Miles Morales is your normal kid. He’s half-black and half-latino. He’s growing up in a bad part of town where he has to enter into a lottery to go to an elite school. He has loving parents and an uncle who cares a lot about him (even if Miles’ dad doesn’t want him involved). Overall, Miles is leading a normal life until something extraordinary happens with spider #42.
I’ll have to admit it: I’m a DC fan… in case you couldn’t tell. However, when I heard that there was going to be a mixed race Spider-Man, I jumped at the opportunity to see such a powerful superhero symbol represented by someone who wasn’t white and privileged. Granted, this occurs in the Ultimate Universe so it’s not your typical Spider-Man. Without really reading any Marvel comics for years, I picked one up.
I can say that I’m happy I did. This comic doesn’t just take a mixed race kid and put him in a suit to cover up his identity. Instead, it takes its time in developing why Miles is special. It’s his character that will make him Spider-Man – he will define the identity himself. This is the kid that gets into the lottery school and isn’t happy about it because he empathizes with every kid who didn’t get in themselves. He cares about people and it comes off as so genuine that it is hard not to like him.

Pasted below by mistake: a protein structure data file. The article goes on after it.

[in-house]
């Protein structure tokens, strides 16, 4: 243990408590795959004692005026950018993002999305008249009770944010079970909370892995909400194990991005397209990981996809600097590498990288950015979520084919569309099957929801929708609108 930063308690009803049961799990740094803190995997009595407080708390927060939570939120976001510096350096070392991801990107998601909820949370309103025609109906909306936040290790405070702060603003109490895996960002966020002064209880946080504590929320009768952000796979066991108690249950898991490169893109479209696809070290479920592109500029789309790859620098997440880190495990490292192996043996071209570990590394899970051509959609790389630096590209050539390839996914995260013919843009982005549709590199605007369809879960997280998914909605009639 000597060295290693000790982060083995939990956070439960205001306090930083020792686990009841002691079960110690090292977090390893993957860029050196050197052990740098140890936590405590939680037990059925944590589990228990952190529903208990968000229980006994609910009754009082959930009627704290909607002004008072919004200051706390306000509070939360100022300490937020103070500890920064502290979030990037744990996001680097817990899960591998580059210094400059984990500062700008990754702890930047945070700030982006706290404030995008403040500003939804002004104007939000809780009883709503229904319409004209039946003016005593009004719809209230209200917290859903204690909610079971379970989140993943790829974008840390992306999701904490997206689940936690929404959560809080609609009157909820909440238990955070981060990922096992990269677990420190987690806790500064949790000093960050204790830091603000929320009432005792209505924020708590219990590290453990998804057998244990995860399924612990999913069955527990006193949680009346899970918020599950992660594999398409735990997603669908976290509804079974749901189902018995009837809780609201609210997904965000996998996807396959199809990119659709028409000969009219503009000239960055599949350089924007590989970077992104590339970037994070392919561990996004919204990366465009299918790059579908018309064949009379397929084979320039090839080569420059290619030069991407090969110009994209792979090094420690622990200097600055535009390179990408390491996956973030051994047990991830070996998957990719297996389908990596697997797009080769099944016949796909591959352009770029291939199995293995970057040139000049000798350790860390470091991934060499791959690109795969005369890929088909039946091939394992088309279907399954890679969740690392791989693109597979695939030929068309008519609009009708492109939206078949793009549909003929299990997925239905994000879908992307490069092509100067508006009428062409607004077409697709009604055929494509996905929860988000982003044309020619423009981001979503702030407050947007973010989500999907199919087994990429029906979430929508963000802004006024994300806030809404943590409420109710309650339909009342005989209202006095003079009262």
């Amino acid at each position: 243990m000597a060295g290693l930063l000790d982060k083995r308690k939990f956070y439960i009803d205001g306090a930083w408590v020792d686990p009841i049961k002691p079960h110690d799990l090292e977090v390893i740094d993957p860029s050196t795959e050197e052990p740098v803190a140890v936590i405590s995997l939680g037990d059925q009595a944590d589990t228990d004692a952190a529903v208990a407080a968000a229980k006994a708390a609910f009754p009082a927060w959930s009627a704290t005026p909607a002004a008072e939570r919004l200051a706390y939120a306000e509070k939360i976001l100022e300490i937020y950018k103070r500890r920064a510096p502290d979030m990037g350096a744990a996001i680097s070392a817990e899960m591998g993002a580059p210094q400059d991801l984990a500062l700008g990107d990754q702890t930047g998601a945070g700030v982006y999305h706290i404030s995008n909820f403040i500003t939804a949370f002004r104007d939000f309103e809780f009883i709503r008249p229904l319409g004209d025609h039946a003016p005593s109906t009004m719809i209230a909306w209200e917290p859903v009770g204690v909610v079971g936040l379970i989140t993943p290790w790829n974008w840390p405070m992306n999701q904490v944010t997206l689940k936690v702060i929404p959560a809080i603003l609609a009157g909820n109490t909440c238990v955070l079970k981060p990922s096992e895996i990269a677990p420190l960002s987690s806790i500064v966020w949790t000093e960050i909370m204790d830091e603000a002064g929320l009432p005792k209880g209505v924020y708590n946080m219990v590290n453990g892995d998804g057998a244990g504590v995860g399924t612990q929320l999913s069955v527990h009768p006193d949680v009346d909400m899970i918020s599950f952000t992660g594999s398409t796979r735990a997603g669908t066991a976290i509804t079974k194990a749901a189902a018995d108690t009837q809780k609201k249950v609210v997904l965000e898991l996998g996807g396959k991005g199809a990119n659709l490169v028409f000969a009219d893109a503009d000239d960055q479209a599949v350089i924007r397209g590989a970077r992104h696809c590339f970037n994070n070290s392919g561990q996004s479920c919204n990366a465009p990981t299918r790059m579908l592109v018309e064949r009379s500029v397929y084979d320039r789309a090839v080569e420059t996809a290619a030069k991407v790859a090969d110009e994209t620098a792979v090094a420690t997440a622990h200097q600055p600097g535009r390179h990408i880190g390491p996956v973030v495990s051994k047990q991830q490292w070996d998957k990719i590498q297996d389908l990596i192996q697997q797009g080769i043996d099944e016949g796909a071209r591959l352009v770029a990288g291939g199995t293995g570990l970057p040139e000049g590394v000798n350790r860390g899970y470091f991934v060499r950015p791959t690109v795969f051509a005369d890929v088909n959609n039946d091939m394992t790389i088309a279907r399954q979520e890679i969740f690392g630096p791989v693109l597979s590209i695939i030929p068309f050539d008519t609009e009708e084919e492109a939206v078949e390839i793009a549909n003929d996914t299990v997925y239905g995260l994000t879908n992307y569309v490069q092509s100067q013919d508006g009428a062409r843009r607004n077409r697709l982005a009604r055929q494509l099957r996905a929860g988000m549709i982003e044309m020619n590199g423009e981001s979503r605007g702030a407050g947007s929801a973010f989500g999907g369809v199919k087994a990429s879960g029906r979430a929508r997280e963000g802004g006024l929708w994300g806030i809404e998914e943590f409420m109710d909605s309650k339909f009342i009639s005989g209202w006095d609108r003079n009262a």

Not only was I interested in a mix-raced Spider-Man, I was taken by surprise that a woman would be on such a flagship title as the artist. I am so happy that Marvel would give the opportunity to a woman to show that they too can do superhero comics – just as good as the boys, at that. Pichelli’s facial expressions are spot on and the comic comes off as a nuanced character study with a lot of emotional heft behind it. I’m excited to see what she does when we get into some action scenes, but I’m just as happy to see her drawing talking heads and making them look dynamic.
Basically, you do not need to know anything about Spider-Man to enjoy this comic – it is rewriting history and showing that finally one of the Big Two is starting to get committed to diversity whether on the page or behind the drawing table.